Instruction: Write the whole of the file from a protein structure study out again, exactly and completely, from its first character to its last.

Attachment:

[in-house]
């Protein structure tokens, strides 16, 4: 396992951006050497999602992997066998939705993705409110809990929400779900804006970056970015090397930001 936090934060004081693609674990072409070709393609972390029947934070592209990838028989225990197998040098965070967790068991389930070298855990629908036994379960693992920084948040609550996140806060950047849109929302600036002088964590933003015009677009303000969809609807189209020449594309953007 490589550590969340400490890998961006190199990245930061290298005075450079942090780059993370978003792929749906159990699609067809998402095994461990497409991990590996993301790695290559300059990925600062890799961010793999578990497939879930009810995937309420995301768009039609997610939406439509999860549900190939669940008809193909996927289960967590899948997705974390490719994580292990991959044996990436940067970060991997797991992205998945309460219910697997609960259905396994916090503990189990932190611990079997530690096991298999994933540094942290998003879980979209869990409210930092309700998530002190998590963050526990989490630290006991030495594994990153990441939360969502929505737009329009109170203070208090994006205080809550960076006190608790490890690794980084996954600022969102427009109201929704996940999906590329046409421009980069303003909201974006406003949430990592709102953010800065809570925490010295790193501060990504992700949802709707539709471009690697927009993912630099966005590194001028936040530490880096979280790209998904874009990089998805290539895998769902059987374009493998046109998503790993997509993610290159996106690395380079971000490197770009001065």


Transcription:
[in-house]
């Protein structure tokens, strides 16, 4: 396992951006050497999602992997066998939705993705409110809990929400779900804006970056970015090397930001 936090934060004081693609674990072409070709393609972390029947934070592209990838028989225990197998040098965070967790068991389930070298855990629908036994379960693992920084948040609550996140806060950047849109929302600036002088964590933003015009677009303000969809609807189209020449594309953007 490589550590969340400490890998961006190199990245930061290298005075450079942090780059993370978003792929749906159990699609067809998402095994461990497409991990590996993301790695290559300059990925600062890799961010793999578990497939879930009810995937309420995301768009039609997610939406439509999860549900190939669940008809193909996927289960967590899948997705974390490719994580292990991959044996990436940067970060991997797991992205998945309460219910697997609960259905396994916090503990189990932190611990079997530690096991298999994933540094942290998003879980979209869990409210930092309700998530002190998590963050526990989490630290006991030495594994990153990441939360969502929505737009329009109170203070208090994006205080809550960076006190608790490890690794980084996954600022969102427009109201929704996940999906590329046409421009980069303003909201974006406003949430990592709102953010800065809570925490010295790193501060990504992700949802709707539709471009690697927009993912630099966005590194001028936040530490880096979280790209998904874009990089998805290539895998769902059987374009493998046109998503790993997509993610290159996106690395380079971000490197770009001065």